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Logo of nihpaAbout Author manuscriptsSubmit a manuscriptHHS Public Access; Author Manuscript; Accepted for publication in peer reviewed journal;
J Prim Prev. Author manuscript; available in PMC 2010 September 13.
Published in final edited form as:
PMCID: PMC2937206

Operational Fidelity to an Evidence-Based HIV Prevention Intervention for People Living with HIV/AIDS


Evidence based interventions are often disseminated in public health education with little known about their operational fidelity. This study examined the delivery of intervention components (operational fidelity) of a widely disseminated HIV prevention program designed for people living with HIV/AIDS named Healthy Relationships. Two hundred and ninety nine agencies that had been trained in the intervention by the Centers for Disease Control and Prevention were contacted and 122 (41%) completed confidential interviews. Among the 93 agencies that implemented the program, 39 (40%) adapted at least one core element activity and 21 (23%) dropped an activity. Most adaptations were intended to improve the community fit of the intervention. Agencies believed that funders demand that they implement the intervention with fidelity. Models of technology transfer that emphasize behavior change processes rather than specific curriculum content may advance prevention program dissemination.

Keywords: Evidence-based interventions, HIV prevention, Operations research


Evidence-based health care is essential to enhancing quality of services and improving the public health. In HIV/AIDS prevention, evidence-based interventions are distributed to community-based organizations and public health service providers through a program delivery system established by the Centers for Disease Control and Prevention (CDC, Collins et al., 2006). Interventions deemed effective can either be directly funded by the CDC or funded through state and local health departments. When selecting programs to include in its dissemination program the CDC uses well-defined standards of intervention efficacy, almost invariably relying on (a) outcomes from randomized controlled trials (RCT), (b) demonstrated feasibility for practical implementation through a community replication process, and (c) evidence for cost-effectiveness (Lyles et al., 2004). Interventions that meet the CDC’s efficacy, feasibility, and cost-effectiveness criteria are field tested for potential implementation and ultimately assembled into user-friendly curricula, materials, programmatic training, and quality assurance packages. The CDC intervention packages are produced and distributed through the Diffusion of Effective Behavioral Interventions (DEBI) program. Since its launch in 2002, the DEBI program has changed the landscape of HIV prevention services in the US. New HIV prevention interventions are periodically added to the DEBI program through curriculum and program development grants. Thousands of community-based service providers working within hundreds of community based organizations (CBOs) and health departments are trained to implement interventions rolled out as DEBIs.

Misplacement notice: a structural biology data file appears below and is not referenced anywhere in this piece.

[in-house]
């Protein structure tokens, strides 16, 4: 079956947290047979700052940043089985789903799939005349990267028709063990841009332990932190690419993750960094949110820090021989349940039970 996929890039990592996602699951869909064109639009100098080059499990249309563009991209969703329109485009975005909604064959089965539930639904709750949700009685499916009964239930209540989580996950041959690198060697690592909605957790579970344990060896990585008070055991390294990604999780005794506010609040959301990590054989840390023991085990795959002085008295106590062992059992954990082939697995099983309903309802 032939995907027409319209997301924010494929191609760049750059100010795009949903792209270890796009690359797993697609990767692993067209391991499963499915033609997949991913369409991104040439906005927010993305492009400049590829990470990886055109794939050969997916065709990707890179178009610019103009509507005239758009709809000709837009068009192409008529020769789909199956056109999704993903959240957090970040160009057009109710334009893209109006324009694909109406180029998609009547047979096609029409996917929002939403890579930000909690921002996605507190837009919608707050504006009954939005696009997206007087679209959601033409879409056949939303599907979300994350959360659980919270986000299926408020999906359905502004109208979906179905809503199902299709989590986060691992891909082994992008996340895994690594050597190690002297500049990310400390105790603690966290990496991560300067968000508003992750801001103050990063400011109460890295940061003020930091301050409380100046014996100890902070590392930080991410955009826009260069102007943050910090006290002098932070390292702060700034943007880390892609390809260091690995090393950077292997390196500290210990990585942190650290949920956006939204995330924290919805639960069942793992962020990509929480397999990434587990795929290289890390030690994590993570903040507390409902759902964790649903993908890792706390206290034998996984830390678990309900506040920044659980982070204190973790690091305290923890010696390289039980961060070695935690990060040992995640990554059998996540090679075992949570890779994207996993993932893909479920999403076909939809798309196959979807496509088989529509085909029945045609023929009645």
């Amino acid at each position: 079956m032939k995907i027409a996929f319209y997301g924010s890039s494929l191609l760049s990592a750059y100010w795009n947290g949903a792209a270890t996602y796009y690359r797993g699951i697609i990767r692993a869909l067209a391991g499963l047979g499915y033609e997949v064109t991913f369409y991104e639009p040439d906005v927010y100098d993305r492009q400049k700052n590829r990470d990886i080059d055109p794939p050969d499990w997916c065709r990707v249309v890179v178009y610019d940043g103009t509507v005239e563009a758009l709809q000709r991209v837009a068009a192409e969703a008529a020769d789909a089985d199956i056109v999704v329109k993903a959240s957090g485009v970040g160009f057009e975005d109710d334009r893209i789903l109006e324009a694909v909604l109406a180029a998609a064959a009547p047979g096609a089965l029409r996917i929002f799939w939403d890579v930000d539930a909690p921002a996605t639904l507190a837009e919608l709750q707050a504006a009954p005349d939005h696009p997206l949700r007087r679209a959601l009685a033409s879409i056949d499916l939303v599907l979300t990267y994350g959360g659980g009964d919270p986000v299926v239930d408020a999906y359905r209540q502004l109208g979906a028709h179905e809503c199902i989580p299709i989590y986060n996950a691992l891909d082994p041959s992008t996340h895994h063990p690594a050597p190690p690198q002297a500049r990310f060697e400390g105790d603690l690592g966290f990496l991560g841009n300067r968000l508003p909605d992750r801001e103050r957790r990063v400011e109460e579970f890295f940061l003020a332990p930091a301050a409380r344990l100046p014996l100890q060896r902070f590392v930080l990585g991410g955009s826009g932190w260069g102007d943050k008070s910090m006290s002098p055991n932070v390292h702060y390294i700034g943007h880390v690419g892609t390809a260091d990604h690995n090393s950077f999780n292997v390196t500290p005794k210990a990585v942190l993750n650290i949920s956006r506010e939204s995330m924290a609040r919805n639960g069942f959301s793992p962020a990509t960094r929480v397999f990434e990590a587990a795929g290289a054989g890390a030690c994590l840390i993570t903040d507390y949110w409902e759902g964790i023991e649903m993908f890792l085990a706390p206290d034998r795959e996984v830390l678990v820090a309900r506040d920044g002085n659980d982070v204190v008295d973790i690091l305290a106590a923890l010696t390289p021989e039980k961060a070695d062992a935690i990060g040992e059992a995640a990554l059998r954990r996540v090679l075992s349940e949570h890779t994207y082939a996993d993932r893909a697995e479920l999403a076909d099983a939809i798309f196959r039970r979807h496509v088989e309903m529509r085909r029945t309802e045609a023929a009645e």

Training in evidence-based programs emphasizes the importance of close adherence to procedures that were used in the clinical trials that originally tested the intervention. In the case of the CDC DEBIs, each intervention has key characteristics and core elements to guide their implementation. In this framework, an intervention’s key characteristics are flexible and can be altered without changing the essential nature of the intervention. The CDC (2010) defines Key Characteristics as “those parts of an intervention (activities and delivery methods) that can be adapted to meet the needs of the CBO or target population.” Adapting key characteristics is actually encouraged to assure contextualization, customization, and community fit (Kalichman et al., 2007). In contrast, a DEBI’s core elements are considered essential to assuring a program’s effectiveness and according to the CDC must be closely adhered to. Specifically, “core elements are those parts of an intervention that must be done and cannot be changed. They come from the behavioral theory upon which the intervention or strategy is based; they are thought to be responsible for the intervention's effectiveness. Core elements are essential and cannot be ignored, added to, or changed” (CDC, 2010). In other words, fidelity to the core elements is the basis for expecting positive outcomes from a DEBI (Dworkin et al., 2008; Fradt et al., 2000; Harshbarger et al., 2006; McKleroy et al., 2006). From this perspective, it is essential that an intervention's core elements are not compromised. The degree to which end-users have retained the integrity of DEBI core elements and implement these interventions with fidelity has only recently been the subject of operations research.